The following service was streamed live via Zoom on March 21st at 10:30am.
The entire text for the service is printed below for home use by those who are not ready to return to public gatherings or who are otherwise not able to be at church on the day. Even though the service is streamed live, those who are unable to participate online may use this material at any time for their private devotions. If ‘two or three’ are gathered with you, you may choose a ‘leader’ in order to use the responsive prayers and readings as you would in church.
There are also links to YouTube files for music and, should you rather listen than read, sound files for some of the text, including the sermon . [I’m sorry about the commercials that sometimes come with YouTube clips. Be sure to click on the “Skip Ad” box if and when it appears in the lower right of the YouTube clip] When a YouTube clip has finished, simply click on the ‘back’ button of your browser to return to this page. Pictures can be enlarged by clicking on them.
“Die and become. Till thou hast learned this, thou art but a dull guest on this dark planet.” (Goethe)
CALL TO CELEBRATION
It is God, in the dawning: in the renewal, in the arrival, in the new day. Let us celebrate the richness and diversity of life in the presentness of God.
LIGHTING OF THE LENTEN CANDLES
(Those who are using the lenten candles at home should light 2 of the 6 candles plus the Christ candle.)
R: Together we make it a holy place with our every act of worship.
L: In the name of God the creator who has made you in the divine image and delights in the diversity of creation,
R: In the name of God the liberator who breaks the bonds of oppression,
L: In the name of God, the love-maker who rejoices in true love wherever it is found,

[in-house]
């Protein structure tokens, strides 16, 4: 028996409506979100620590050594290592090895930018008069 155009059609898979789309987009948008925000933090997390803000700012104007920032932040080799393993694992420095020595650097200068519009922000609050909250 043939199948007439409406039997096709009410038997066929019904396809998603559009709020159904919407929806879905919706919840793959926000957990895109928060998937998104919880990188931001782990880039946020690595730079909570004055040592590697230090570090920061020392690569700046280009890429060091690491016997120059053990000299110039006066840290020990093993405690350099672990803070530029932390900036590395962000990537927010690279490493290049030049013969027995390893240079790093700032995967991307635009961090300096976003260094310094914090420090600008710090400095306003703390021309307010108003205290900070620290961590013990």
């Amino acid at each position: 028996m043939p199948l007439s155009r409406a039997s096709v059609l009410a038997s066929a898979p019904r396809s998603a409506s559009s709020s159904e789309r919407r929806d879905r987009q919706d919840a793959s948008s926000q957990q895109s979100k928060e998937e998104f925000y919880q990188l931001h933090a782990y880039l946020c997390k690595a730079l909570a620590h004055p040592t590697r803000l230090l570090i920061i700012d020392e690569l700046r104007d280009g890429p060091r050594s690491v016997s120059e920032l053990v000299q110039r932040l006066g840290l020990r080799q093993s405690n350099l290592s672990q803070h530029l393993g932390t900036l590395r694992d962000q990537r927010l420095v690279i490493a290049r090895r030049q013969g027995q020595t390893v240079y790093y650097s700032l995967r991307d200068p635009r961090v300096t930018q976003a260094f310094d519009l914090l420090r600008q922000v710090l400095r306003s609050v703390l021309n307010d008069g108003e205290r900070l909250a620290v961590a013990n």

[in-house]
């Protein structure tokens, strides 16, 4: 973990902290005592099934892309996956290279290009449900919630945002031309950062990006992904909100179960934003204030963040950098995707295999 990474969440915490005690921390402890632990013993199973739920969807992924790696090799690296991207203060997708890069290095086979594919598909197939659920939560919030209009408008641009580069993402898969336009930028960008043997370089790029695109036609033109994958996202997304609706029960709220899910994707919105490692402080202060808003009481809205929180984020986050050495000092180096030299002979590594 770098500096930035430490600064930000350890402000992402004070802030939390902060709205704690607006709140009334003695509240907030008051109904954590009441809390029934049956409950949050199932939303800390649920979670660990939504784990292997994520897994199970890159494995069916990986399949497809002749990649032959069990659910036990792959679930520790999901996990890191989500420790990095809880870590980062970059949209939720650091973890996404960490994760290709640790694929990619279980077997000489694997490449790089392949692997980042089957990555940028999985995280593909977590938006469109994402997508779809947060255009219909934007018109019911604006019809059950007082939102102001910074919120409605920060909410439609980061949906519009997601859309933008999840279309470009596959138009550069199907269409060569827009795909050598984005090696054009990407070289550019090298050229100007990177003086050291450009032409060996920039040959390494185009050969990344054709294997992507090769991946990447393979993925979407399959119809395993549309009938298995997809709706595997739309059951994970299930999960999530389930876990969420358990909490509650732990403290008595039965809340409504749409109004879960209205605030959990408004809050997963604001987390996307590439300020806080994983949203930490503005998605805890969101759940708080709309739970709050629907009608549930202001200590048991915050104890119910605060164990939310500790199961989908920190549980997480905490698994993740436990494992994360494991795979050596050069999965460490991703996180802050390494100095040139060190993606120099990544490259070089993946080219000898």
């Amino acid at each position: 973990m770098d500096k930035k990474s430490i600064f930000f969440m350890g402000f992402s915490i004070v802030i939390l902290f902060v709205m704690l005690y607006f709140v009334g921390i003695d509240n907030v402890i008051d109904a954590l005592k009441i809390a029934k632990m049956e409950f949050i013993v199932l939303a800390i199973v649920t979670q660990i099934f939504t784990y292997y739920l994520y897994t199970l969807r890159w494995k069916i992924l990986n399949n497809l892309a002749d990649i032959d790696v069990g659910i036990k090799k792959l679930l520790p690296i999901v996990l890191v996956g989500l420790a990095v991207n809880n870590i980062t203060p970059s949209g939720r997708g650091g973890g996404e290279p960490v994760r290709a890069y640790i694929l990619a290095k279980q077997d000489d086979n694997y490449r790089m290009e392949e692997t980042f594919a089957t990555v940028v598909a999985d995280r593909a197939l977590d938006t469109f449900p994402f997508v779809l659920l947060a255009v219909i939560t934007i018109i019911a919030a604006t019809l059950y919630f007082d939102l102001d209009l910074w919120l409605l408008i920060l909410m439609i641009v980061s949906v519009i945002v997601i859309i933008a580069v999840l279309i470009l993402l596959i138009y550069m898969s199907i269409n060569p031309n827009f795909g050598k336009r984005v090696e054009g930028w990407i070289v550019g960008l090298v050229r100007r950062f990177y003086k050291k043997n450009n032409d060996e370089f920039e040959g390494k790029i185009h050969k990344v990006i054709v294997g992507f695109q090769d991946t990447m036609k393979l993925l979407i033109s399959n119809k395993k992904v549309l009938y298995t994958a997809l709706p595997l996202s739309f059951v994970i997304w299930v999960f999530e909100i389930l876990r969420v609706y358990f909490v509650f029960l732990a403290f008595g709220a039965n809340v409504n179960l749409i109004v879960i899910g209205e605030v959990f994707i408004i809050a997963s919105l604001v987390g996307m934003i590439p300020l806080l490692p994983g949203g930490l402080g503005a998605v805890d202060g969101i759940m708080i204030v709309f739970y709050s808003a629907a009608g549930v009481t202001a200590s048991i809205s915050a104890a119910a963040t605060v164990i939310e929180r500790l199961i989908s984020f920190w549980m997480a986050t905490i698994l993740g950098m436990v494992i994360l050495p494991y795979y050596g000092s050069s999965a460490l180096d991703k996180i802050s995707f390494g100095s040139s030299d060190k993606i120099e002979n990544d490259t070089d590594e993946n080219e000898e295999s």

R: We are welcome.
PRAYER OF AWARENESS
L: God our parent, you hold our life within you. Help us so to receive your tenderness and respond to your challenge that others may draw life from us.
R:Let us worship God.
JOURNEY INTO SILENCE
Let us now take a moment to settle into the silence of this place. (Pause) May our silence grow profound as we are embraced by the spirit of our highest hopes. (30 seconds silence)
TRUSTING GOD’S MERCY
Most mysterious and loving God, we come before you, not as those who are great practitioners of Christ’s method, but as those who have sincerely admired him, yearned to be like him, yet have only applied his truth in fragmentary ways. We admit to each other and to you, God.
We have grabbed at life and hoarded it for ourselves, rather than sharing and losing it in the cause of the Gospel.
We have sought the shabby glory of this world’s praise and have badly compromised our faith in this mad pursuit.
We have tried to nullify our anxieties by surrounding ourselves with possessions, but have reaped only deep discontents.
We have trodden over the lives of others in our hurry to get what and where we want, but have ended up missing out on much love.
Every now and then we have dared to be bold in faith, hope and love, and have briefly tasted the greater joy of Christ, only to slip back again into a no-risk policy of self preservation.
Have mercy on me, O God, according to your loving kindness, according to your abundant mercy, blot out my transgressions. Wash me thoroughly from my iniquity and cleanse me from my sins. Create in me a clean heart, O God, and renew a right spirit with in me. Restore to me the joy of your salvation, and uphold me with a willing spirit. Through the grace of Christ Jesus, we pray. Amen!
PSALM 51 from Australian Psalms by Rev. Bruce Prewer
In your dependable love, Lord, I find healing;
your unconditional acceptance removes my shame.
I want to be washed clean; to be made like new again.
Excuses for my sins are no good;
my failure to love stands out a mile.
Worst of all, my lovelessness hurts you;
what I fail to do for others adds to hour pain.
When I think of your suffering, I quite justly feel most miserable.
But you don’t hold it against me;
you help me recover from my shame.
Lord, I want to be remade deep down;
the current of life in me needs transforming.
Lord, my feelings need purifying;
my attitudes and ideas must be reshaped.
Above all things, Lord, don’t ever leave me;
nor remove you saving spirit from me.
Help me to delight in you more than anything else;
in the liberty you give, may I stand up straight.